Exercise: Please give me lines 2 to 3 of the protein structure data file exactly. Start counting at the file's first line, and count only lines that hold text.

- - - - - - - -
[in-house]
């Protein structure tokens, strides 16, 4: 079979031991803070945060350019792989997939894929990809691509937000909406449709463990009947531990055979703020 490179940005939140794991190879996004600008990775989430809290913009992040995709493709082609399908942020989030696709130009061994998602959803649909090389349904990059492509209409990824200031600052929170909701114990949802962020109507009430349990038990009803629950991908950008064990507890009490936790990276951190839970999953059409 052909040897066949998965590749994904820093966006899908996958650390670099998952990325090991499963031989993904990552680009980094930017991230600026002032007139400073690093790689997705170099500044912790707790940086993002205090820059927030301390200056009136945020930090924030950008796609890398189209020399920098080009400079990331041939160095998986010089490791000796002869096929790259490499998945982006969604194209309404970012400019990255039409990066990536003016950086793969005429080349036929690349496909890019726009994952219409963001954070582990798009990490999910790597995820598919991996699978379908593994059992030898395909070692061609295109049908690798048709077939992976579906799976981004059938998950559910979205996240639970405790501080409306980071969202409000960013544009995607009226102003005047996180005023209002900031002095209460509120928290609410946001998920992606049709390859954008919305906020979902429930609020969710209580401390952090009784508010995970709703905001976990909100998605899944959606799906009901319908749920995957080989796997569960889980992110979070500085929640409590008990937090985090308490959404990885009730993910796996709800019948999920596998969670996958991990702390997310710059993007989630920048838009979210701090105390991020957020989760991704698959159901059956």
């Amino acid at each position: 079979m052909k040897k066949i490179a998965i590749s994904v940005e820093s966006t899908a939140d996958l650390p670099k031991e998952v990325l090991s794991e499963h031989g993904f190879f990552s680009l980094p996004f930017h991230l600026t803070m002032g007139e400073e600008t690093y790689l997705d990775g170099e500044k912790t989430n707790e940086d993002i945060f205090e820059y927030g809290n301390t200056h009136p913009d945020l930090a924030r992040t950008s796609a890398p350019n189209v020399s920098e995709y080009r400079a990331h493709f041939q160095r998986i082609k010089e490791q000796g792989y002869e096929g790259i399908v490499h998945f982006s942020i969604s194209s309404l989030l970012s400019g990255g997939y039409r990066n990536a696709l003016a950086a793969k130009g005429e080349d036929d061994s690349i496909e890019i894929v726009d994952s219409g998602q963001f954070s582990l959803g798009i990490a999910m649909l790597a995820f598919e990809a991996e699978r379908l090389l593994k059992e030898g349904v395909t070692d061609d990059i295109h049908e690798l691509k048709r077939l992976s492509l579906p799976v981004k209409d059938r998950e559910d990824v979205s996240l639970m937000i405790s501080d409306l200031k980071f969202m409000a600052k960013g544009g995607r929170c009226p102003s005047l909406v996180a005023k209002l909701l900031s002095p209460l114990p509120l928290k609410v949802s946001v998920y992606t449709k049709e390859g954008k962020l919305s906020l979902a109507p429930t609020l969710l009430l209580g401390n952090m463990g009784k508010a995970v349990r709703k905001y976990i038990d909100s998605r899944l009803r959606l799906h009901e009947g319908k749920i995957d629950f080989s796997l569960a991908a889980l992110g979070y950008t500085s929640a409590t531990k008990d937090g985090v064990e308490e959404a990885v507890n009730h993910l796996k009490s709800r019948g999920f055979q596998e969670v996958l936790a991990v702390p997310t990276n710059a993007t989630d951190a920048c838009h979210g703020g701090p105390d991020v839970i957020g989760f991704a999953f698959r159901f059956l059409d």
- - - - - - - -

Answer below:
């Protein structure tokens, strides 16, 4: 079979031991803070945060350019792989997939894929990809691509937000909406449709463990009947531990055979703020 490179940005939140794991190879996004600008990775989430809290913009992040995709493709082609399908942020989030696709130009061994998602959803649909090389349904990059492509209409990824200031600052929170909701114990949802962020109507009430349990038990009803629950991908950008064990507890009490936790990276951190839970999953059409 052909040897066949998965590749994904820093966006899908996958650390670099998952990325090991499963031989993904990552680009980094930017991230600026002032007139400073690093790689997705170099500044912790707790940086993002205090820059927030301390200056009136945020930090924030950008796609890398189209020399920098080009400079990331041939160095998986010089490791000796002869096929790259490499998945982006969604194209309404970012400019990255039409990066990536003016950086793969005429080349036929690349496909890019726009994952219409963001954070582990798009990490999910790597995820598919991996699978379908593994059992030898395909070692061609295109049908690798048709077939992976579906799976981004059938998950559910979205996240639970405790501080409306980071969202409000960013544009995607009226102003005047996180005023209002900031002095209460509120928290609410946001998920992606049709390859954008919305906020979902429930609020969710209580401390952090009784508010995970709703905001976990909100998605899944959606799906009901319908749920995957080989796997569960889980992110979070500085929640409590008990937090985090308490959404990885009730993910796996709800019948999920596998969670996958991990702390997310710059993007989630920048838009979210701090105390991020957020989760991704698959159901059956």
């Amino acid at each position: 079979m052909k040897k066949i490179a998965i590749s994904v940005e820093s966006t899908a939140d996958l650390p670099k031991e998952v990325l090991s794991e499963h031989g993904f190879f990552s680009l980094p996004f930017h991230l600026t803070m002032g007139e400073e600008t690093y790689l997705d990775g170099e500044k912790t989430n707790e940086d993002i945060f205090e820059y927030g809290n301390t200056h009136p913009d945020l930090a924030r992040t950008s796609a890398p350019n189209v020399s920098e995709y080009r400079a990331h493709f041939q160095r998986i082609k010089e490791q000796g792989y002869e096929g790259i399908v490499h998945f982006s942020i969604s194209s309404l989030l970012s400019g990255g997939y039409r990066n990536a696709l003016a950086a793969k130009g005429e080349d036929d061994s690349i496909e890019i894929v726009d994952s219409g998602q963001f954070s582990l959803g798009i990490a999910m649909l790597a995820f598919e990809a991996e699978r379908l090389l593994k059992e030898g349904v395909t070692d061609d990059i295109h049908e690798l691509k048709r077939l992976s492509l579906p799976v981004k209409d059938r998950e559910d990824v979205s996240l639970m937000i405790s501080d409306l200031k980071f969202m409000a600052k960013g544009g995607r929170c009226p102003s005047l909406v996180a005023k209002l909701l900031s002095p209460l114990p509120l928290k609410v949802s946001v998920y992606t449709k049709e390859g954008k962020l919305s906020l979902a109507p429930t609020l969710l009430l209580g401390n952090m463990g009784k508010a995970v349990r709703k905001y976990i038990d909100s998605r899944l009803r959606l799906h009901e009947g319908k749920i995957d629950f080989s796997l569960a991908a889980l992110g979070y950008t500085s929640a409590t531990k008990d937090g985090v064990e308490e959404a990885v507890n009730h993910l796996k009490s709800r019948g999920f055979q596998e969670v996958l936790a991990v702390p997310t990276n710059a993007t989630d951190a920048c838009h979210g703020g701090p105390d991020v839970i957020g989760f991704a999953f698959r159901f059956l059409d």